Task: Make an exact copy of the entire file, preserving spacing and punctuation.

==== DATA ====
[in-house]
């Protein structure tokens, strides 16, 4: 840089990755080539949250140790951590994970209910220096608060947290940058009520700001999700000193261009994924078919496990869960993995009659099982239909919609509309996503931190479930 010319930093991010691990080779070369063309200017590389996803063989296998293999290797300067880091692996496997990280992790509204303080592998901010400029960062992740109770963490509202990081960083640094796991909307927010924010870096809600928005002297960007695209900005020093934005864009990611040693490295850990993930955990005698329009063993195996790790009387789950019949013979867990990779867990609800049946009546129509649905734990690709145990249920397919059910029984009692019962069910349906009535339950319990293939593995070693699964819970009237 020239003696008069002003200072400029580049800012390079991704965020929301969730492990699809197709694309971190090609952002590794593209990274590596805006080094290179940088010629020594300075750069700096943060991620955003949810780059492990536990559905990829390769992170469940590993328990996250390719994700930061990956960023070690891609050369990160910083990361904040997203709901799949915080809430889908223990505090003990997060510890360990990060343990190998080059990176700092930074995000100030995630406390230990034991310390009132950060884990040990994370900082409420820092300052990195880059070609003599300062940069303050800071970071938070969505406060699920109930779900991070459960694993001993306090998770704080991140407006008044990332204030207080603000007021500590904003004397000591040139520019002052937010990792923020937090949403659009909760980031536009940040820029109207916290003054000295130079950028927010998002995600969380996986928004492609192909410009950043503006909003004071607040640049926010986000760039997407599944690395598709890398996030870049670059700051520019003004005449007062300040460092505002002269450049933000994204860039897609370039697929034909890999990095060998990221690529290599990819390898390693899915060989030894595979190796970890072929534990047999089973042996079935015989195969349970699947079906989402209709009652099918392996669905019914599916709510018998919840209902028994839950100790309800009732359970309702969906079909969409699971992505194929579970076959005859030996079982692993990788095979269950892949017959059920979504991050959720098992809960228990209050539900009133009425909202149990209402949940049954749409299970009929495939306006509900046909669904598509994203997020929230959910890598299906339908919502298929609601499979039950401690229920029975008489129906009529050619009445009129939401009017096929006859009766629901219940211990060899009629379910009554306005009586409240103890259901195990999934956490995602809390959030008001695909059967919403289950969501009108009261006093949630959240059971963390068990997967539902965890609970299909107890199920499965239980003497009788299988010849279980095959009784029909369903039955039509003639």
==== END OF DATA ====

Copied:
[in-house]
């Protein structure tokens, strides 16, 4: 840089990755080539949250140790951590994970209910220096608060947290940058009520700001999700000193261009994924078919496990869960993995009659099982239909919609509309996503931190479930 010319930093991010691990080779070369063309200017590389996803063989296998293999290797300067880091692996496997990280992790509204303080592998901010400029960062992740109770963490509202990081960083640094796991909307927010924010870096809600928005002297960007695209900005020093934005864009990611040693490295850990993930955990005698329009063993195996790790009387789950019949013979867990990779867990609800049946009546129509649905734990690709145990249920397919059910029984009692019962069910349906009535339950319990293939593995070693699964819970009237 020239003696008069002003200072400029580049800012390079991704965020929301969730492990699809197709694309971190090609952002590794593209990274590596805006080094290179940088010629020594300075750069700096943060991620955003949810780059492990536990559905990829390769992170469940590993328990996250390719994700930061990956960023070690891609050369990160910083990361904040997203709901799949915080809430889908223990505090003990997060510890360990990060343990190998080059990176700092930074995000100030995630406390230990034991310390009132950060884990040990994370900082409420820092300052990195880059070609003599300062940069303050800071970071938070969505406060699920109930779900991070459960694993001993306090998770704080991140407006008044990332204030207080603000007021500590904003004397000591040139520019002052937010990792923020937090949403659009909760980031536009940040820029109207916290003054000295130079950028927010998002995600969380996986928004492609192909410009950043503006909003004071607040640049926010986000760039997407599944690395598709890398996030870049670059700051520019003004005449007062300040460092505002002269450049933000994204860039897609370039697929034909890999990095060998990221690529290599990819390898390693899915060989030894595979190796970890072929534990047999089973042996079935015989195969349970699947079906989402209709009652099918392996669905019914599916709510018998919840209902028994839950100790309800009732359970309702969906079909969409699971992505194929579970076959005859030996079982692993990788095979269950892949017959059920979504991050959720098992809960228990209050539900009133009425909202149990209402949940049954749409299970009929495939306006509900046909669904598509994203997020929230959910890598299906339908919502298929609601499979039950401690229920029975008489129906009529050619009445009129939401009017096929006859009766629901219940211990060899009629379910009554306005009586409240103890259901195990999934956490995602809390959030008001695909059967919403289950969501009108009261006093949630959240059971963390068990997967539902965890609970299909107890199920499965239980003497009788299988010849279980095959009784029909369903039955039509003639």